Issues in people’s private lives can affect their experiences at work. Cbus' initiatives focus on identifying ways to support people when they're going through difficult times.
About the initiatives
Cbus is a superannuation fund for the building and construction industries. Its employees are mainly senior technical professionals.
In supporting a mentally healthy workplace, Cbus recognises that situations occurring in people’s private lives can impact on their experience at work. Its focus has been on identifying ways to support people and help them to be productive at work when they are going through difficult times.
Cbus sees physical health as a critical contributor to mental health and runs numerous workplace initiatives that promote overall health and wellbeing. The initiatives include:
- the Health at Work Program, now in its third year. Activities include providing fresh fruit for employees, free health checks, skin checks, flu vaccinations, and regular health seminars (topics include healthy eating, cooking and stress management)
- an Employee Assistance Program
- monitoring of staff wellbeing, leave and workload through formal and informal meetings between managers, team members and human resources personnel
- monitoring of staff working excessive hours via checks on out-of-hours access to workplaces (i.e. on weekends and weekday evenings)
- promotion of communication among managers and team members via the performance management system and quarterly morning tea gatherings with the CEO
- regular ergonomic assessments of work stations
- attention to the work environment, employee comfort and amenities (e.g. provision of ergonomic chairs, quiet rooms, a wellness room, lounge areas, a well-equipped kitchen)
- an annual month-long pedometer challenge where staff form teams and compete for prizes by tracking their steps each day
- the establishment of a culture committee
- generous carers' leave and personal leave entitlements, salary continuous insurance, capacity to ‘purchase’ leave and flexible work arrangements (such as working from home)
- supporting the national SuperFriend foundation
- participation in R U OK Day.
How the initiatives came about
Mental health and wellbeing initiatives at Cbus are primarily managed by the human resources department. Representatives from across the organisation make up the culture committee, which meets regularly to share and disseminate findings from the Great Place to Work Survey, monitor and gauge the wellbeing of teams across the organisation, raise team issues and discuss ways to improve systems and processes.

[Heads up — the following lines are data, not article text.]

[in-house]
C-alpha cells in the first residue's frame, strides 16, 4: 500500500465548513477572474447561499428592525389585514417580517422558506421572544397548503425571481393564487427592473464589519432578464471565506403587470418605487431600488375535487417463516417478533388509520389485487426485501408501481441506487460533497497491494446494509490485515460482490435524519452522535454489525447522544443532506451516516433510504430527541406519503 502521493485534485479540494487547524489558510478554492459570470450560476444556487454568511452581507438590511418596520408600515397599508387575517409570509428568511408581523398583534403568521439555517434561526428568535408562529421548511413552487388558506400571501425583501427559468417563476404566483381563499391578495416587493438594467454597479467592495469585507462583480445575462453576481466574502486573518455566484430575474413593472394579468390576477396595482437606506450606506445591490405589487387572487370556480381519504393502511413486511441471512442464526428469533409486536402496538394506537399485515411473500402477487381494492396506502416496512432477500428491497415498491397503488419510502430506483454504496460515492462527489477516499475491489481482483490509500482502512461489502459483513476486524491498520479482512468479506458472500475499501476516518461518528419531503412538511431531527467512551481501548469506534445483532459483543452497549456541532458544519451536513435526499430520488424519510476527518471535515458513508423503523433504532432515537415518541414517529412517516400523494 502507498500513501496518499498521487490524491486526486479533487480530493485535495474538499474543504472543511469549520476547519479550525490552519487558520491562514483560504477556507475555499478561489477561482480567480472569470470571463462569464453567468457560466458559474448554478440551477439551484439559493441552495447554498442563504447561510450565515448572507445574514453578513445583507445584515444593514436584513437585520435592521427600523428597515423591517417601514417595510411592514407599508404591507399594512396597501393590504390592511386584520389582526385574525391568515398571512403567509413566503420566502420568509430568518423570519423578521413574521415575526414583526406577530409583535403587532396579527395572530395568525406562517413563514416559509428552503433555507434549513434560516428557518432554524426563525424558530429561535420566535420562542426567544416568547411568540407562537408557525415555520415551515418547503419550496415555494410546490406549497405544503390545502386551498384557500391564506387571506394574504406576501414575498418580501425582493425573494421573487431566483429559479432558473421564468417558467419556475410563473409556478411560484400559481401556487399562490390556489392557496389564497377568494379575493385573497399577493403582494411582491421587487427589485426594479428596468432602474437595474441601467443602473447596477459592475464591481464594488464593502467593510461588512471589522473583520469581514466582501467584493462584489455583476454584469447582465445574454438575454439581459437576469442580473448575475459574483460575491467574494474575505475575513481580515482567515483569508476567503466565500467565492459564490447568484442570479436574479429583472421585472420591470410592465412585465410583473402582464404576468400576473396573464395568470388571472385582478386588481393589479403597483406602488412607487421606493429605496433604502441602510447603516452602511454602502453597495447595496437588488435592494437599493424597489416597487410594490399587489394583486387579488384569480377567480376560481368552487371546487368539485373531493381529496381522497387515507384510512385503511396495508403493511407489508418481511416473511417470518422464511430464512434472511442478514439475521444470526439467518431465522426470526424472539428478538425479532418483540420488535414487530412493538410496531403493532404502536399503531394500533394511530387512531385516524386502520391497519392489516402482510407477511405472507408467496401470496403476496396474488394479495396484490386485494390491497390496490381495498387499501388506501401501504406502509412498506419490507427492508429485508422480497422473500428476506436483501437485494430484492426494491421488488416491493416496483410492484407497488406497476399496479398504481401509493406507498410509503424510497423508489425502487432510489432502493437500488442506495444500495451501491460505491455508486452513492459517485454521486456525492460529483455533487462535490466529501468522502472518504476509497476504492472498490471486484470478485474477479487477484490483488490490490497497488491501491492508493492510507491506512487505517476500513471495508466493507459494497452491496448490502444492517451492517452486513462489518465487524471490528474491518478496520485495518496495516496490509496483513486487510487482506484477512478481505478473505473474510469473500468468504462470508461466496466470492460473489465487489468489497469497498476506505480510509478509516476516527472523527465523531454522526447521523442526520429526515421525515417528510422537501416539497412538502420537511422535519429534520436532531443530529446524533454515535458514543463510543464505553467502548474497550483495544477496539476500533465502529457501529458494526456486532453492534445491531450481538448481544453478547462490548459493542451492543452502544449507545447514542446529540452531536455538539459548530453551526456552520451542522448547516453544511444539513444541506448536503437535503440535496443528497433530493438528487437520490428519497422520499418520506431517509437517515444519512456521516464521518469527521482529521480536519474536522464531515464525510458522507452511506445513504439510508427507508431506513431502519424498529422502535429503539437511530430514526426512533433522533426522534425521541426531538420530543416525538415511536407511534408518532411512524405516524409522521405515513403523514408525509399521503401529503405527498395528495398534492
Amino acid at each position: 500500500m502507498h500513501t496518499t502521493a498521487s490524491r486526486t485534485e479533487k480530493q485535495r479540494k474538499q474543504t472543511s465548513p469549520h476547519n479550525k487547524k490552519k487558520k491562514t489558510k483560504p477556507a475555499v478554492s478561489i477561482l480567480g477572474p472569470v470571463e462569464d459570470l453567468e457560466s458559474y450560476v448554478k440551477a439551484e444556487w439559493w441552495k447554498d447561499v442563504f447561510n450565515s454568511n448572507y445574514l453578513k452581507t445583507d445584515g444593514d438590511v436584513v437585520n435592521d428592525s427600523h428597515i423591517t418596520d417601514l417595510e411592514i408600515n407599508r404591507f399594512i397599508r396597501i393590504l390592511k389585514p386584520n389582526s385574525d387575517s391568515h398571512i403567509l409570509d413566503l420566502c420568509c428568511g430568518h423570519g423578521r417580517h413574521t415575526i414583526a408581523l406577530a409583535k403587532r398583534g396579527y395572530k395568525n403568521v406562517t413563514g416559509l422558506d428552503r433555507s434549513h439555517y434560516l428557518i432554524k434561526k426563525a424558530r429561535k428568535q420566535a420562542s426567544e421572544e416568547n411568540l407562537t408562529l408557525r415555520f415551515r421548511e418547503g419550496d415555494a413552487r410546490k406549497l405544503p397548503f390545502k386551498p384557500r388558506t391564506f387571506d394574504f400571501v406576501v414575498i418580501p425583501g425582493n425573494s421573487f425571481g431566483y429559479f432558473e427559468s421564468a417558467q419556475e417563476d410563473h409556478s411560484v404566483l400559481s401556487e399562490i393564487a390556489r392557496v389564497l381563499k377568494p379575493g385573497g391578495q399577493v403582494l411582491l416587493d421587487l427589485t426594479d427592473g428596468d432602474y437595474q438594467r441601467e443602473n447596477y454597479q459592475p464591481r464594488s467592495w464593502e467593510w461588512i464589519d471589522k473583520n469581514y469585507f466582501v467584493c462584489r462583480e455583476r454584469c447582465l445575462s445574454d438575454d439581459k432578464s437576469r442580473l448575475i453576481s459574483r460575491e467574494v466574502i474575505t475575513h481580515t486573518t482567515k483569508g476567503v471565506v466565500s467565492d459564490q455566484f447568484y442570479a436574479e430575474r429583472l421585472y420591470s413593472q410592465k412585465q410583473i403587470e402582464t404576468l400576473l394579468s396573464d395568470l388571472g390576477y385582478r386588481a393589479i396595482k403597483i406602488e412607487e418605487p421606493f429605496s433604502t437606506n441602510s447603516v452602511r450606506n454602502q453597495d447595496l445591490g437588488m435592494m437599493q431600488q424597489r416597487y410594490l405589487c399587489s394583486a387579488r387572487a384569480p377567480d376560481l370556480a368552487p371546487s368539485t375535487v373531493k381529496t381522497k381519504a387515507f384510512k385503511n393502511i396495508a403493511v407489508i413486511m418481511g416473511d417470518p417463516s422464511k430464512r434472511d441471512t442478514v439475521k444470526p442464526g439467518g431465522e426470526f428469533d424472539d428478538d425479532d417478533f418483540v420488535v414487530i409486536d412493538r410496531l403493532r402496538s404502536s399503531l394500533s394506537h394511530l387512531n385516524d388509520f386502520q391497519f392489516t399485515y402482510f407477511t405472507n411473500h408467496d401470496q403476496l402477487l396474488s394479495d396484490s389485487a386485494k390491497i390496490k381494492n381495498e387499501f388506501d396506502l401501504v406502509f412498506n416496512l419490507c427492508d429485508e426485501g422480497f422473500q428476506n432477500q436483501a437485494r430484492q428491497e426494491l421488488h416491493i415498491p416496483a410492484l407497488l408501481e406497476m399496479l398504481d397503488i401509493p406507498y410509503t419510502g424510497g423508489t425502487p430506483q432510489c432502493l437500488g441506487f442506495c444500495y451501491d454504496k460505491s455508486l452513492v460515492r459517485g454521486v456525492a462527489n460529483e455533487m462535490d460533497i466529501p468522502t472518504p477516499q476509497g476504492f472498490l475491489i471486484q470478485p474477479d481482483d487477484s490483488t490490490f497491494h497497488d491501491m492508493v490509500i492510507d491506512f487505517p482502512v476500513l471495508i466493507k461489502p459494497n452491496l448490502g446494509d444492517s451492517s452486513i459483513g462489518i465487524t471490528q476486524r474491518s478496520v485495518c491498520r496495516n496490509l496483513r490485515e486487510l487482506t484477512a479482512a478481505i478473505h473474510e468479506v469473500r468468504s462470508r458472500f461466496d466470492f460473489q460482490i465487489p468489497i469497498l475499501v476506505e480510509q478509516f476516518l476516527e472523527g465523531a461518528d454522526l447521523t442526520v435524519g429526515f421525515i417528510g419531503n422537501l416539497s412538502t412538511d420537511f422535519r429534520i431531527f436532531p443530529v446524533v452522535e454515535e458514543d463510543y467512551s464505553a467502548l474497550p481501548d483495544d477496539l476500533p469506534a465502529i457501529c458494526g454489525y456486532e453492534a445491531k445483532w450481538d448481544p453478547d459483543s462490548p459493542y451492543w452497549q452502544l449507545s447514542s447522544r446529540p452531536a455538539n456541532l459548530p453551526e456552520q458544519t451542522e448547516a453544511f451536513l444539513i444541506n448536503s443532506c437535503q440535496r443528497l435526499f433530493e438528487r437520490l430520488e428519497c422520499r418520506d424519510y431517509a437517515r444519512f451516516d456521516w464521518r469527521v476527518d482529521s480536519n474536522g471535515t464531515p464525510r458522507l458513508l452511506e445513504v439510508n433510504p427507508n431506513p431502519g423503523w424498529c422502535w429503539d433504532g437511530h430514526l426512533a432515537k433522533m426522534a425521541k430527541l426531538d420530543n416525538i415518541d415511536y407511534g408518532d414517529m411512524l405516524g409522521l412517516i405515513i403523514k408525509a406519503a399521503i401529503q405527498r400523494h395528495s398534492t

Benefits and outcomes
Cbus has participated in the Great Place to Work Survey for the last two years. The engagement score has increased from 83 (June 2012) to 88 (June 2013). Survey findings show that executives and managers are seen as being approachable. Cbus has found that increased staff engagement translates to increased productivity.
Where Cbus staff access the Employee Assistance Program, details are not provided back to Cbus unless it relates to bullying (which, at the time of writing, has not occurred). All employee access to date has been for the purpose of dealing with personal rather than work issues, which may be due the fact that the workforce is more mature and are more likely to experience major life changes.
Recommendations, considerations and lessons learned
Challenge: A holistic approach
- Acknowledge the role and influence of physical health on mental health
Challenge: Acknowledging workloads
- If workload cannot be reduced, there is executive acknowledgement of the situation
Challenge: Considering different work styles and preferences
- Implement a range of initiatives to accommodate different needs and preferences
Challenge: Logistical limitations
- Focus on initiatives that are feasible based on available financial resources
- Focus on initiatives that are feasible for the organisation given its size and limited ability to instigate major programs
- Focus on initiatives that are suitable for the workplace given the space available
- Recognise that even small gestures can have a positive impact on staff (such as providing fresh fruit and occasional cupcakes at morning teas)
Challenge: Ensuring participation of part-time staff
- Where possible, schedule meetings and activities to accommodate the 20 per cent of staff who work part time